Assume that we have a Bellman equation that is

$$ V(k)=\max_{0\leq k'\leq f\left(k\right)}u\left(f\left(k\right)-k'\right)+\beta V\left(k'\right) $$ The textbook says that if we differentiate with respect to $k'$ and set equal to $0,$ we get: $$ u'\left(f\left(k\right)-k'\right)=\beta V'\left(k'\right) $$

My questions are: i) What are we differentiating here? $V(k)$? Also, how can we differentiate under the max operator?


1 Answer 1


In a sense, the Bellman equation is a definition of $V(k)$, which might be more obvious if it's written $$ V(k):=\max_{0\leq k'\leq f\left(k\right)}u\left(f\left(k\right)-k'\right)+\beta V\left(k'\right). $$ The operator $\max_{0\leq k'\leq f\left(k\right)}$ tells us that, to get $V(k)$, we should find the specific $k'$ - let's call it $k'^*$ - at which the expression $u\left(f\left(k\right)-k'\right)+\beta V\left(k'\right)$ is greatest (if such a maximum exists).

To do that, and provided the functions involved have the right properties, the first step is to take the derivative of $u\left(f\left(k\right)-k'\right)+\beta V\left(k'\right)$ with respect to $k'$ and setting the result equal to zero. So, $$ \frac{d}{dk'}u\left(f\left(k\right)-k'\right)+\beta V\left(k'\right) = 0, $$ from which follows (after some math) that $$ u'\left(f\left(k\right)-k'\right)=\beta V'\left(k'\right) $$ at the maximum (given the right properties), so not everywhere, but where $k'=k'^*$. Without further knowledge of $u$ and $V$, this gives at least an implicit rule for how to obtain $k'^*$, namely via $$ u'\left(f\left(k\right)-k'^*\right)=\beta V'\left(k'^*\right) $$ Because with $k'^*$ we have now found the specific $k'$ at which $u'\left(f\left(k\right)-k'\right)=\beta V'\left(k'\right)$ is greatest, we can substitute that specific value, $k'^*$, into the initial definition to get $$ V(k):=u\left(f\left(k\right)-k'^*\right)+\beta V\left(k'^*\right). $$ where the $\max$ operator has disappeared, as $k'^*$ evaluates the function already at the max. And we see that $V(k)$ does not depend on $k'$.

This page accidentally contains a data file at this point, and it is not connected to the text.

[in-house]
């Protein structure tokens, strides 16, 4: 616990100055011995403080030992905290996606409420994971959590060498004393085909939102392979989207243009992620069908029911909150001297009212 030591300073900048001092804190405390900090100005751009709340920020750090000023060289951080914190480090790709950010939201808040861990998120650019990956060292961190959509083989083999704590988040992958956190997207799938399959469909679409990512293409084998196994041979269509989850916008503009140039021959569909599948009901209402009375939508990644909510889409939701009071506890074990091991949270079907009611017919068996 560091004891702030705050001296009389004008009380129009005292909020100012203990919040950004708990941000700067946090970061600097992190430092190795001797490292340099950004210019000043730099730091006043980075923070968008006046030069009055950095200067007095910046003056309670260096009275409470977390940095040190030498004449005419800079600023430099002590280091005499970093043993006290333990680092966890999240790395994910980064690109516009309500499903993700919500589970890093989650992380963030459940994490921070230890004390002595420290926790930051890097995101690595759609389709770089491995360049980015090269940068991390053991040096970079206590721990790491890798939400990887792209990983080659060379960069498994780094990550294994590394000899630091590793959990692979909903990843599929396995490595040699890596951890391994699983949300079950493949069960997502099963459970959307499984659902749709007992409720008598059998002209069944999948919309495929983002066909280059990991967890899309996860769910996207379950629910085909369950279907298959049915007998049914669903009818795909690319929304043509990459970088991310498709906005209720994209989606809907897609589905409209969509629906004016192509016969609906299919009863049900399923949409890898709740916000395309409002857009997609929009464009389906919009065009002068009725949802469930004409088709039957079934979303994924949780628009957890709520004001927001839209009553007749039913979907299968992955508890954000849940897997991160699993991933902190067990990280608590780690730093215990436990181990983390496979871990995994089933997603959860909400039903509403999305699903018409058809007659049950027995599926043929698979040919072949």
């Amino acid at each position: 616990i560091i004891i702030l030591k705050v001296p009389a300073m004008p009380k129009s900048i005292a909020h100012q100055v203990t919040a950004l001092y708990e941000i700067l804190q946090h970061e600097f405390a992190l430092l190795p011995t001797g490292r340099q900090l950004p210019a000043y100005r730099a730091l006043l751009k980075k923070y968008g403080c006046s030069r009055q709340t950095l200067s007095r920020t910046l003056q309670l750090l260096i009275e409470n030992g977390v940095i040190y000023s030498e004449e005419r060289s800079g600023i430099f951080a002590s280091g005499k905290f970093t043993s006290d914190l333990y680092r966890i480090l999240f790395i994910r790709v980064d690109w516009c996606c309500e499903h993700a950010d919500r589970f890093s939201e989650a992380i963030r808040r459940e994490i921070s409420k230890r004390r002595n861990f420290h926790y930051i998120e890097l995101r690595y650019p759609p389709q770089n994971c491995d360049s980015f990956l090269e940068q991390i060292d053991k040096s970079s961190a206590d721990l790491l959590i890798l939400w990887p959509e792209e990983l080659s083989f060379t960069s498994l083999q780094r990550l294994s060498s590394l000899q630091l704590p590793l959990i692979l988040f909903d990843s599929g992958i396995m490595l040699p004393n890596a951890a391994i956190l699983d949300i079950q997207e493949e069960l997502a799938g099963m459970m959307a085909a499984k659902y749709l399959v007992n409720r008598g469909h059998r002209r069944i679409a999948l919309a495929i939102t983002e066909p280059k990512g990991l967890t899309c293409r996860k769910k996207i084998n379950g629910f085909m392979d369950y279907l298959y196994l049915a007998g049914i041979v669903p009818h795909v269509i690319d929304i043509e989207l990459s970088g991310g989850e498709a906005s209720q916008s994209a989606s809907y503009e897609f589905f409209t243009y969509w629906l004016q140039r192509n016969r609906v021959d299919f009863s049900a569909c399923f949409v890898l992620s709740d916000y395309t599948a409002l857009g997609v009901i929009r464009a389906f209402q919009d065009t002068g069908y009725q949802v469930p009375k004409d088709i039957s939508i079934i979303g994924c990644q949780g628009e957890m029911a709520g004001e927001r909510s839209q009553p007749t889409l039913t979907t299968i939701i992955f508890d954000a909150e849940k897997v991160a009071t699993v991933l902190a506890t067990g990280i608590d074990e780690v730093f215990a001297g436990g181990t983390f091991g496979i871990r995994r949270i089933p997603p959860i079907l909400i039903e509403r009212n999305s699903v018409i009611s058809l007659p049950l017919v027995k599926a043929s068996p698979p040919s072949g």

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    $\begingroup$ Would it be correct to write V(k) as actually V(k,k') and then differentiate both sides? I will accept this answer, if you could please write down explicitly what we are differentiating? In other words, when we take the derivative, does the max operator disappear? $\endgroup$ Commented Aug 25, 2022 at 23:23
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    $\begingroup$ @KwameBrown $V$ only depends on $k$, not on $k'$. For a given $k$, we only care about the specific value of $k'$ where the inner function is maximized. The rest is calculus, to find a (local) maxima of a (differentiable) function, compute its derivative and set it to zero (and check a few more things). $\endgroup$
    – quarague
    Commented Aug 26, 2022 at 7:52
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    $\begingroup$ Answer edited for clarification. $\endgroup$
    – BrsG
    Commented Aug 26, 2022 at 8:22
  • $\begingroup$ +1, nice answer $\endgroup$ Commented Aug 26, 2022 at 9:03
  • $\begingroup$ Thank you so much, this is very helpful indeed. $\endgroup$ Commented Aug 26, 2022 at 12:58

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